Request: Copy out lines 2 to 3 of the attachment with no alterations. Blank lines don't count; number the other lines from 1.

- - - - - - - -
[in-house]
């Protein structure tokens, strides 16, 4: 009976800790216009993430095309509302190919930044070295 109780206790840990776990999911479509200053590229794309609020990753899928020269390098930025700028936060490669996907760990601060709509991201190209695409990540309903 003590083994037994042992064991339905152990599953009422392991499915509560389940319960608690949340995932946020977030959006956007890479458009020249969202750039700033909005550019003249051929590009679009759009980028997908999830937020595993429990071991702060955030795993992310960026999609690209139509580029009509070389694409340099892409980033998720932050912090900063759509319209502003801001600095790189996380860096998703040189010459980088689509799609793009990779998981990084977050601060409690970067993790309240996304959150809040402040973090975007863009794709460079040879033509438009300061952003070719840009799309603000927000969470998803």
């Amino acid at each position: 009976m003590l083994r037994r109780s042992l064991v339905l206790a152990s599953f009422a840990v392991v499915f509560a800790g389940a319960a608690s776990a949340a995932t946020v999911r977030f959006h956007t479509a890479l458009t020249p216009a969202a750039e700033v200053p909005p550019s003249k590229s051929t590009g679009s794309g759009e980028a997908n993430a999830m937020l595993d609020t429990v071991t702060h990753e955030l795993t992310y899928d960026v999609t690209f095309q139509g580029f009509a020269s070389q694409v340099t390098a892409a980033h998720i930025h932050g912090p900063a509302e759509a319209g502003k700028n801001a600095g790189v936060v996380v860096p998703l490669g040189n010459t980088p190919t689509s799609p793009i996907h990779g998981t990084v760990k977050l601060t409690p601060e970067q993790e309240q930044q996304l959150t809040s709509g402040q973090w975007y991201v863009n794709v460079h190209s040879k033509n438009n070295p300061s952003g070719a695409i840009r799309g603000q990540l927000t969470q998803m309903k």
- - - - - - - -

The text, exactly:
């Protein structure tokens, strides 16, 4: 009976800790216009993430095309509302190919930044070295 109780206790840990776990999911479509200053590229794309609020990753899928020269390098930025700028936060490669996907760990601060709509991201190209695409990540309903 003590083994037994042992064991339905152990599953009422392991499915509560389940319960608690949340995932946020977030959006956007890479458009020249969202750039700033909005550019003249051929590009679009759009980028997908999830937020595993429990071991702060955030795993992310960026999609690209139509580029009509070389694409340099892409980033998720932050912090900063759509319209502003801001600095790189996380860096998703040189010459980088689509799609793009990779998981990084977050601060409690970067993790309240996304959150809040402040973090975007863009794709460079040879033509438009300061952003070719840009799309603000927000969470998803």
């Amino acid at each position: 009976m003590l083994r037994r109780s042992l064991v339905l206790a152990s599953f009422a840990v392991v499915f509560a800790g389940a319960a608690s776990a949340a995932t946020v999911r977030f959006h956007t479509a890479l458009t020249p216009a969202a750039e700033v200053p909005p550019s003249k590229s051929t590009g679009s794309g759009e980028a997908n993430a999830m937020l595993d609020t429990v071991t702060h990753e955030l795993t992310y899928d960026v999609t690209f095309q139509g580029f009509a020269s070389q694409v340099t390098a892409a980033h998720i930025h932050g912090p900063a509302e759509a319209g502003k700028n801001a600095g790189v936060v996380v860096p998703l490669g040189n010459t980088p190919t689509s799609p793009i996907h990779g998981t990084v760990k977050l601060t409690p601060e970067q993790e309240q930044q996304l959150t809040s709509g402040q973090w975007y991201v863009n794709v460079h190209s040879k033509n438009n070295p300061s952003g070719a695409i840009r799309g603000q990540l927000t969470q998803m309903k």